Breed Characteristics of English Foxhound
The adaptable English Foxhound is a breed that can be good for new owners and does well in apartments. This breed has a moderate level of sensitivity and can survive short moments of loneliness. They are considered to be energetic and require daily exercise. It keeps their physical and mental health well-balanced.
English Foxhounds can tolerate both cold and hot weather. It would help if you kept them on a leash or in a secure area because they have greater adventurous potential and may keep chasing after scents.
English Foxhounds love their families and get along well with dogs and children. While they may be wary of strangers initially, they gradually develop a friendly nature toward them. Early socialization and training are crucial. It reduces excessive barking because they have an elevated predation desire and may bark when chasing after smells.
English Foxhounds are easy to groom but have medium shedding requirements for wellness and grooming. This breed usually has good health. But if their eating habits and physical activity are not carefully monitored, they could be vulnerable to weight gain.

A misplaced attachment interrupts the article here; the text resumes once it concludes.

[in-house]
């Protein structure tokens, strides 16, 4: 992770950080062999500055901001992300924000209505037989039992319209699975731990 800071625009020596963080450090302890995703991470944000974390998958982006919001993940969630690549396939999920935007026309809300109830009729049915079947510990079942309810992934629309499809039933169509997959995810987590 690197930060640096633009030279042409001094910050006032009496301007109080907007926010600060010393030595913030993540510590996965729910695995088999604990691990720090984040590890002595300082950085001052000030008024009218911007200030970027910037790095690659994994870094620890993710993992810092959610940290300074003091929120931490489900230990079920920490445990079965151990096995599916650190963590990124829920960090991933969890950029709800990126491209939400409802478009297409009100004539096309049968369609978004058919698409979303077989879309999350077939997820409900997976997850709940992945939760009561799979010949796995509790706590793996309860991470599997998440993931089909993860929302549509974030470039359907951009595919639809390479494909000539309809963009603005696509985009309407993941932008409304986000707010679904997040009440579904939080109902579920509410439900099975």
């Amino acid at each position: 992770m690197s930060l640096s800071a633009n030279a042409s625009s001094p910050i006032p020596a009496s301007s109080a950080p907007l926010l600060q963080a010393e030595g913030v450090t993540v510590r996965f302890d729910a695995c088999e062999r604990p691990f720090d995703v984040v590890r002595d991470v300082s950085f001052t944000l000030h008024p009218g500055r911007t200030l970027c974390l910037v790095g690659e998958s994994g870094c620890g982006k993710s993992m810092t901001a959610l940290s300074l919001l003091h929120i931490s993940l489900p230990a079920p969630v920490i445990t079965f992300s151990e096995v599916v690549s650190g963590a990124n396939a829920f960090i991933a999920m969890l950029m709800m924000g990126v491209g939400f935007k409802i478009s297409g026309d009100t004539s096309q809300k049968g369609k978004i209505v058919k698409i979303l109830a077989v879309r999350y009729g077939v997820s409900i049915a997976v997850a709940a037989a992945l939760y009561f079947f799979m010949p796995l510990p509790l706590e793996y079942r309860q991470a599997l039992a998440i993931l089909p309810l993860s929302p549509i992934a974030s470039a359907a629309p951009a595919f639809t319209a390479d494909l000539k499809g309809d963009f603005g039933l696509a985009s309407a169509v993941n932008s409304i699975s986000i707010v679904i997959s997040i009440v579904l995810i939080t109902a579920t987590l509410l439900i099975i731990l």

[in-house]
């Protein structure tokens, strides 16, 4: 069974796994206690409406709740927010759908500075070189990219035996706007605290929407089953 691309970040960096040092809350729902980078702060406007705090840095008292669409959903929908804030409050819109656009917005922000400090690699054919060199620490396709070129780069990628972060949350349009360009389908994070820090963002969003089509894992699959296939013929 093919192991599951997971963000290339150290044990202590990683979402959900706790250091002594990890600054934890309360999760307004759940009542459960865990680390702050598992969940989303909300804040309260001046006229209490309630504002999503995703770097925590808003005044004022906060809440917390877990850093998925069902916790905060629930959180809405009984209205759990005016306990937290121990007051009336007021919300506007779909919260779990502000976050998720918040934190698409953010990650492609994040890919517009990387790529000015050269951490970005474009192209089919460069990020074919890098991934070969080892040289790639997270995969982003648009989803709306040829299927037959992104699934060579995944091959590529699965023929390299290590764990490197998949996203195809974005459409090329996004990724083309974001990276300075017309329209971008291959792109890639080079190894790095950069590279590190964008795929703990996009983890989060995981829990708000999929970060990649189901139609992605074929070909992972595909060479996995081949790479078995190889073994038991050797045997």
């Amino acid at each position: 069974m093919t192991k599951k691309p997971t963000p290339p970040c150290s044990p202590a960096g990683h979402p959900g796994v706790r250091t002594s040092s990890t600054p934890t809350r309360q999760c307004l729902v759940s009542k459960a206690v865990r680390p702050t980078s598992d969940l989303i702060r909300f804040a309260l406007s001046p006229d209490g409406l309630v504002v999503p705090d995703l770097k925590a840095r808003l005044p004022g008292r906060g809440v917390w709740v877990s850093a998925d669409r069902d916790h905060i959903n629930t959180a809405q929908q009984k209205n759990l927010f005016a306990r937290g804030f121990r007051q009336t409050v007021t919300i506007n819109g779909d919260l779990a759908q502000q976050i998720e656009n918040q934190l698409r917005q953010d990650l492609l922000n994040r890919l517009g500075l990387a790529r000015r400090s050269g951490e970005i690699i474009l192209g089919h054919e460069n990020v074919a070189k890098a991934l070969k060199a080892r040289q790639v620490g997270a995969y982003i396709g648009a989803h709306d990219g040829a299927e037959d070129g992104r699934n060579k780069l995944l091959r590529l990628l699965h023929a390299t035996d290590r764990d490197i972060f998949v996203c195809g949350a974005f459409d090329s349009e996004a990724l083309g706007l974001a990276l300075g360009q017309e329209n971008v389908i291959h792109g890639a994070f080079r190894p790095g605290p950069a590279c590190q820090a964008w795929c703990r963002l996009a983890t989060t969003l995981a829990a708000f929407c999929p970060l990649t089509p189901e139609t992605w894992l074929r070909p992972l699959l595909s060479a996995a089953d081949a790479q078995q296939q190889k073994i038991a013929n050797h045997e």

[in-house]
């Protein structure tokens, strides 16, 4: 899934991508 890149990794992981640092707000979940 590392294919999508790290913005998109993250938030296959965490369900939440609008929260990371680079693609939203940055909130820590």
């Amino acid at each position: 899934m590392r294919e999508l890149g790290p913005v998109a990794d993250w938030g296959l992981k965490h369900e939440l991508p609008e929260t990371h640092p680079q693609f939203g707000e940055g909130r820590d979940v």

More About The Breed
Although most of us have yet to have the opportunity to interact with an English foxhound in person, films, books, and cartoons have helped to popularize their image. Their long ears that hang close to their faces, tricolor coats of white, black, and tan, and high-carried, curving tails distinguish them. These purebred dogs serve as hunting companions. They also make lovely family pets and participate in sporting activities like the Foxhound Performance Trials.
This canine is brave and intelligent dog and can run for long stretches without stopping. Fox hunters admire it for its tenacity and an acute sense of smell. This unique breed has never become a well-known companion dog. But it is unquestionably a dog to consider if you enjoy running or jogging or want a dog to go horseback riding with you.
The English Foxhound is not a good choice for people with limited time to devote to it on the weekends because of its high energy level and needs for daily exercise. It is a friendly and outgoing breed, which makes it an excellent family dog for people who lead an active lifestyle and have enough time to give to him.